Does God need us or not?

Published 6:21 pm Wednesday, June 1, 2011

By Jake McCall

Following our service this past Sunday, one of our church’s most attentive listeners disagreed with something I said. Maybe not in complete opposition, but she disagreed nonetheless. It was according to this statement that I made: “God doesn’t really need us.”

I made this proposition based on the creation account in Genesis 1 and the fact that God didn’t create mankind until day 6, after He had done everything else.
My point was to emphasize God’s power and self-sufficiency and that ministry opportunities are a gift. Throughout the day on Sunday I had two other people comment regarding that statement and found it thought-provoking. Because this statement was being considered by some and perhaps not sitting well with others, I began to think through if and how it may need clarity.

I spend a lot of time thinking about and reading about who God is. I don’t do this for empty philosophical reasons or for simple reasons of interest. I do this because I believe that knowing who God really is affects everything about me, including my eternal destiny. I also believe that what I communicate about God affects people in my church and also it is very likely that God could use that to have an impact on their eternal destiny. I am very moved by the majesty and glory of God. I believe that He alone should be praised and even though I am a sinful, prideful person, I know that we are never worthy of the praise that is due to the Lord. I hope and pray this will always be the focus of my preaching, teaching and worldview. As John the Baptist says in John 3:30 as he is exalting Christ, “He must increase, I must decrease.”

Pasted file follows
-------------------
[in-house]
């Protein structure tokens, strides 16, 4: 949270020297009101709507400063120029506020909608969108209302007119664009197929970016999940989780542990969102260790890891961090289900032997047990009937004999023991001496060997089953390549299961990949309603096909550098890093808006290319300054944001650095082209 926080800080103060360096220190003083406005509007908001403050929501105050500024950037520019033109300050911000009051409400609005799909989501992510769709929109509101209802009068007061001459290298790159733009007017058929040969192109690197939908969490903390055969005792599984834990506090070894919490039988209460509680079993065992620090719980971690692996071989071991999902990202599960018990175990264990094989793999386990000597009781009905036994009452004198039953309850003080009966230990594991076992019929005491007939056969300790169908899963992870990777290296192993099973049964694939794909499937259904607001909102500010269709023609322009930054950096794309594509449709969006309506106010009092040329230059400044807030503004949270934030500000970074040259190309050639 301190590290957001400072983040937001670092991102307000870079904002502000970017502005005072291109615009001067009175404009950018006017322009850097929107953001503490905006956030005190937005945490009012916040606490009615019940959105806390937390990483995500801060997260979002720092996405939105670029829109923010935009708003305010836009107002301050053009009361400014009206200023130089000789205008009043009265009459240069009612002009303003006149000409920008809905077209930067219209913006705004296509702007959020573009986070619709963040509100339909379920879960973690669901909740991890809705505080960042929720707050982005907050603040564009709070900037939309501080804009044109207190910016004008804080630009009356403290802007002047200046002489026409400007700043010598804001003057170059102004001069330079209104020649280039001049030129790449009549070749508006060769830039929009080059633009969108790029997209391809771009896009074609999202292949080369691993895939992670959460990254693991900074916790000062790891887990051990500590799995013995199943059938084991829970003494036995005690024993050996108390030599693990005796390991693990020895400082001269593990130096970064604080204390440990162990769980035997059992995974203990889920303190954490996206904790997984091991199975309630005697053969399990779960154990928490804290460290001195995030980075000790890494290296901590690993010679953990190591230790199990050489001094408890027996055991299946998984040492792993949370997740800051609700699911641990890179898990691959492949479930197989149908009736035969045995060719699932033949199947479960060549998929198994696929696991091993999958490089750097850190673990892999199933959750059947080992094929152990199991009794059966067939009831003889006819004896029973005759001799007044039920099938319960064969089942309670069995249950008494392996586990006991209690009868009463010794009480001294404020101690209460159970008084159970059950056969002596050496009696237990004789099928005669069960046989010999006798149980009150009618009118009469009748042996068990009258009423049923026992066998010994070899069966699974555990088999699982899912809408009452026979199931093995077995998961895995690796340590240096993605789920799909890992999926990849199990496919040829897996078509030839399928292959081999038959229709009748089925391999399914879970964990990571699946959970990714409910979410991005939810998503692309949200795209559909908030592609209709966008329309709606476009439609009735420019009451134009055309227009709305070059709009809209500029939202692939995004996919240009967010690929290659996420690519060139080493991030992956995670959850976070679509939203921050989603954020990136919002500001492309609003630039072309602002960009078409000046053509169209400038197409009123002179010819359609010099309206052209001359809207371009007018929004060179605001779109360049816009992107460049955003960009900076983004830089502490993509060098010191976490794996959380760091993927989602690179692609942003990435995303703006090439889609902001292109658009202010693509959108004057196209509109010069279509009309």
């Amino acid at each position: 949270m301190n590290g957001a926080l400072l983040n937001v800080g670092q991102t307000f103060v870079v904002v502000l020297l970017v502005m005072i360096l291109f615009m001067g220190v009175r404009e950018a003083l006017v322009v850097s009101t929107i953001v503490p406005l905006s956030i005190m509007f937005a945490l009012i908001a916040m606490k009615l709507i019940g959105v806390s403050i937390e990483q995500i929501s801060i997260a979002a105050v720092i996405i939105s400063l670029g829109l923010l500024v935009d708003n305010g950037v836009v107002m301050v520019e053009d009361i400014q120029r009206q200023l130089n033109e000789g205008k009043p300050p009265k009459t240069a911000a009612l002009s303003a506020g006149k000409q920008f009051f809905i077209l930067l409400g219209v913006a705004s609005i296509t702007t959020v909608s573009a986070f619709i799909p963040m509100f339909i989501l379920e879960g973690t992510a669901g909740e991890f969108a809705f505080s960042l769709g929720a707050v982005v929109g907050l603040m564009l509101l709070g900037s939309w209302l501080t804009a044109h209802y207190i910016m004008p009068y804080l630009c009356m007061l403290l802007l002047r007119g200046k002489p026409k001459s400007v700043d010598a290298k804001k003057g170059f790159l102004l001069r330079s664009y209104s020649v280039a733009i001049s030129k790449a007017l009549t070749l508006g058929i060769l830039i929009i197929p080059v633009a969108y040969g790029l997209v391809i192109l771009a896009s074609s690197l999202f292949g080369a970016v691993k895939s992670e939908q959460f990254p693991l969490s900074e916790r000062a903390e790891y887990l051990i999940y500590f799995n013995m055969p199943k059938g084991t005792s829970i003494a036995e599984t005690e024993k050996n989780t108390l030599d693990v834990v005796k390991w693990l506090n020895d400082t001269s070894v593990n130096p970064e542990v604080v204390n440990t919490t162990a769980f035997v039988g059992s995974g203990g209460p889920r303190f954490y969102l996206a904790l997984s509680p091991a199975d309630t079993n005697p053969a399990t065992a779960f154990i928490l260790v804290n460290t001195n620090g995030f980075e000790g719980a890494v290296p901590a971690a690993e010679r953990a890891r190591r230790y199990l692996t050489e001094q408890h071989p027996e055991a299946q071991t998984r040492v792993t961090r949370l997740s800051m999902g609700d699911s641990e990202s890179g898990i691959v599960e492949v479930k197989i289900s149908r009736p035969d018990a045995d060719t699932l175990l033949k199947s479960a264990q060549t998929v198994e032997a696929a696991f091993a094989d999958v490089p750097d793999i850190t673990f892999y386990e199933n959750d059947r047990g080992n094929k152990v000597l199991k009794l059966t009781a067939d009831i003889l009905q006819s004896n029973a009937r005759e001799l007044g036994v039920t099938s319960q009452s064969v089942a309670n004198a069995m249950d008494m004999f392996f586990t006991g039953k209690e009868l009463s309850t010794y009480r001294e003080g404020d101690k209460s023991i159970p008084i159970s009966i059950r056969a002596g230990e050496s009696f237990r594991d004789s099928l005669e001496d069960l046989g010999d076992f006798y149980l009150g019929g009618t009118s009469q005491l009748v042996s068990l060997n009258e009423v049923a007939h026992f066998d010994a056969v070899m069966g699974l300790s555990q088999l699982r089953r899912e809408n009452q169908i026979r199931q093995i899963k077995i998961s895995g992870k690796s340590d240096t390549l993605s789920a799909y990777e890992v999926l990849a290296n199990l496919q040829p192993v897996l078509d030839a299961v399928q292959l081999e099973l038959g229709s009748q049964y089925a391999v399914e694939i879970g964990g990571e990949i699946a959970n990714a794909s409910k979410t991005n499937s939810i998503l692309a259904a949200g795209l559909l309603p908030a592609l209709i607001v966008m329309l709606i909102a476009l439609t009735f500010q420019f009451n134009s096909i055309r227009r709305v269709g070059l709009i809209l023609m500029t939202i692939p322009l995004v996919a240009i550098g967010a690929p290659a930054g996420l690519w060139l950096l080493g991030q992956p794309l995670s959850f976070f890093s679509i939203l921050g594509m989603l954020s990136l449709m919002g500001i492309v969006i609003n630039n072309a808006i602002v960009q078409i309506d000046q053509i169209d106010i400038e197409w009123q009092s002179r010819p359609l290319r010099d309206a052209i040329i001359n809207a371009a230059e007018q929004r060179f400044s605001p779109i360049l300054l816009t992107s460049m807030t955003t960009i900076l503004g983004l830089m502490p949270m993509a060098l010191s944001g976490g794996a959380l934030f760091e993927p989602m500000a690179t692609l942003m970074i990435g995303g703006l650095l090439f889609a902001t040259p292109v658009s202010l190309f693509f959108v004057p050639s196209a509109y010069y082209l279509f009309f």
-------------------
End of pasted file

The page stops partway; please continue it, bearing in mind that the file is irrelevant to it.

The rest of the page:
However, when going over the statement that “God doesn’t really need us,” I realized I was wrong in saying that. Did God need us to create the world? No. Does God need us to carry out His redemptive purposes? The answer should be Yes! Yes, He needs us to complete this work. And this is more than just, “Well God will let us have opportunities to do things for Him and if we don’t then He will step in and accomplish these things without us.” That is not a biblical way to understand our responsibility as God’s people.

This should not be a prideful understanding of our place and role in God’s Kingdom, and if it becomes this way we should gain a humble understanding that God could have chosen to carry out His purposes in whatever way He pleased. He could have chosen to make you and me a non-essential, unnecessary part of His overall eternal plan. He could have decided that He didn’t need us, but early on in the Bible we see that His accomplishing of things was through people like Noah, Abraham Moses, and then Isaiah, Jonah and the Apostles.

So this is what I see in the Bible – in Genesis 1 and 2, God created all things and chose for us not to have anything to do with that. But Genesis 3 through Revelation 22 is about redemption and in that story He has chosen you and me, sinful and weak people, to be a part of this and that will never change.

Now I realize that I have to be careful here because God is sovereign and will not be bound by our disobedience, laziness or pride. It is also true that He has given no saving power to you or me. Jesus Christ alone can save and He is my only hope for my own salvation and my only hope for your salvation.

God’s sovereignty is intended to give us hope, compassion, and pursuit for the lost and needy. It is never to be an excuse to be uninvolved in what God is doing.

Jake McCall is a religion columnist for The Clanton Advertiser. He is pastor of Grace Fellowship in Clanton.